Here is a review I read in a Canadian newspaper by Joe Woodard of the Calgary Herald. This proves I'm not the only one.
Phil Callaway has just published his fifth book, Who Put The Skunk In The Trunk? While his earlier books were funny, this one will prove both funny and useful-useful because it is funny. Callaway's book is a more practical version of works like Philip Yancey's Where is God When It Hurts or Harold Kushner's When Bad Things Happen to Good People. Callaway does not try to explain the mystery of human suffering, Instead, he tells dozens of stories of people rising above their suffering with faith and laughter. This book is meant for those who have "a skunk in their trunk." The recurring motif of the book is "the skunk in the trunk." When young, Callaway enticed a skunk into the trunk of his Sunday school teacher's car, just before a holiday trip. The teacher and his family started to drive off, but a moment later, skidded to a stop. The man opened the trunk, then slammed the lid, kicked the fender and swore a blue streak. "We all end up with skunks in our trunks," Callaway said. "The question I'm asking here is, what makes some people laugh rather than cry? Rejoice rather than resign?" The book's 40 chapters are grouped into five sections, each illustrating a different "skunkbuster secret." Secrets like:
The world is full of cactus, but you don't have to sit on one. When opportunity knocks, don't complain about the noise Courage is fear that has said its prayers. Laughter sure beats Prozac, but there's no medicine quite like hope.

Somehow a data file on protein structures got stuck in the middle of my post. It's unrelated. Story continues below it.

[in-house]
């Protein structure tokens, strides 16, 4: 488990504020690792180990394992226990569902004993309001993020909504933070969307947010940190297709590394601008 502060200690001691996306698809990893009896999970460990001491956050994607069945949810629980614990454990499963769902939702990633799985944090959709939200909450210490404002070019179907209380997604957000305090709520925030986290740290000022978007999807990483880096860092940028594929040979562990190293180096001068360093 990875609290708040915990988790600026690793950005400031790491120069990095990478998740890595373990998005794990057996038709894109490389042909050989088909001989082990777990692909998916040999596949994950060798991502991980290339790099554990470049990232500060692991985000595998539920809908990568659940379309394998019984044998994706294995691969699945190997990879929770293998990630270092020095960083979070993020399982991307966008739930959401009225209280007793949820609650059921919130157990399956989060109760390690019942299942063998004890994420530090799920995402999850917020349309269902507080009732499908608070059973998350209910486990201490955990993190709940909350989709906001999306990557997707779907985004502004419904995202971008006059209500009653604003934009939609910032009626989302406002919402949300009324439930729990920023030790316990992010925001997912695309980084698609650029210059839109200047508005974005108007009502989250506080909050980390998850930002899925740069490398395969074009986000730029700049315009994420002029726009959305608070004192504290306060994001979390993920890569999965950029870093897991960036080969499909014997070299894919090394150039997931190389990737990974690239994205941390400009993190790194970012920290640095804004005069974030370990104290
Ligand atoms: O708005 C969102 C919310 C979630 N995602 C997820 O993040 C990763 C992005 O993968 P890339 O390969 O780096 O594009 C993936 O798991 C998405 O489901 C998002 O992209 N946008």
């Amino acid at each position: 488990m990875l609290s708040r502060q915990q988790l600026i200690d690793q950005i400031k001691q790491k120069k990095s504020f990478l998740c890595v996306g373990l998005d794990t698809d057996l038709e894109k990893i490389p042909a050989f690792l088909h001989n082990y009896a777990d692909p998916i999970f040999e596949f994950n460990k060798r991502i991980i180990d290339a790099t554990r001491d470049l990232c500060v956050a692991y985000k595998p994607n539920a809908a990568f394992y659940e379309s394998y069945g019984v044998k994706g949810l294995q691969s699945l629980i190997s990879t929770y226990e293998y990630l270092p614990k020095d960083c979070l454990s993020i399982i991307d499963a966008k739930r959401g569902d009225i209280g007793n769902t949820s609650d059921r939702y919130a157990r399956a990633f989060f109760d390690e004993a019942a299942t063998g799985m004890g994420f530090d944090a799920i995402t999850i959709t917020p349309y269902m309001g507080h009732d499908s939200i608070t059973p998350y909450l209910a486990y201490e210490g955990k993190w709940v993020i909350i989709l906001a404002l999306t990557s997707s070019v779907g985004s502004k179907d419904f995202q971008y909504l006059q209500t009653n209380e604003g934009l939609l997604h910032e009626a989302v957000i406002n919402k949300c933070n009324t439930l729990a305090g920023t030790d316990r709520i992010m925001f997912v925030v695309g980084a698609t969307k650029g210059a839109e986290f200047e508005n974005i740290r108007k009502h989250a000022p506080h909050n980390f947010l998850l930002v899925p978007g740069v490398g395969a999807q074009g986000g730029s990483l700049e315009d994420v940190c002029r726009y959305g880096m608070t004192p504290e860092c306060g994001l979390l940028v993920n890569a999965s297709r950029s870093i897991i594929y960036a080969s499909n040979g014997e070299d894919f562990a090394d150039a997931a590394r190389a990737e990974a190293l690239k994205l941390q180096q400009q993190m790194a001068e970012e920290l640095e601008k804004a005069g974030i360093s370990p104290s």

"I can't believe the response I'm getting already," said Callaway. "It's only been released in Canada for a week now, and I've had calls for a dozen copies, six copies, one for twenty." "A woman in Ontario called yesterday to order eight copies. She was reading it in a cancer clinic, waiting for chemotherapy. Eight other ladies were sitting there, all gloomy and scared, and she started laughing. They looked at her strangely, so she said, `Would you mind if I read this out loud?' Nobody said anything, so she started reading, and soon they were all laughing, and the gloom had lifted. So she wants a copy for each of them." The power of prayer is demonstrated in the continuing story of the Callaway family's battle with the mysterious seizures suffering by Ramona, the wife and mother. For some five years, the family feared that she was dying of Huntington's disease. But even prayer itself becomes an occasion for levity. A family friend was coping with a house full of sick children, and asked the Callaways to pray for them. The friend began baking cinnamon buns. The glass baking pan suddenly shattered in the oven...so butter dripped onto the burner and caught fire...so she threw flour into the oven to put out the fire...so flour spread all over the wet floor that she had just washed...so he kitchen floor was coated in a later of soapy dough. With that, the friend e-mailed Callaway with an urgent message: "Stop praying!" When Callaway was in his early teens, his hockey team finally went to the championship. Young Callaway himself scored the tying goal, and then, in overtime, the winning goal. "I swatted the puck across the goal line. The red light lit. The girls screamed. But they were not cheering for me. I had just scored into my own net." The climax of the story comes, however, when Callaway went home to face his sick father, who was unable to attend the game. He described his humiliation to his dad, only to have his father respond with laughter. Soon, they were both laughing. "I don't know what laughter is, but I think it's spiritual," the adult Callaway now mused. "Somehow, we're forced to give up our stoic self-control, and that lets us realize that we're not the masters of our own lives. And that's a good thing to realize." "The book ends with our reason for hope," Callaway said. "I wanted to end with hope, because if we don't have that, we don't have much of anything."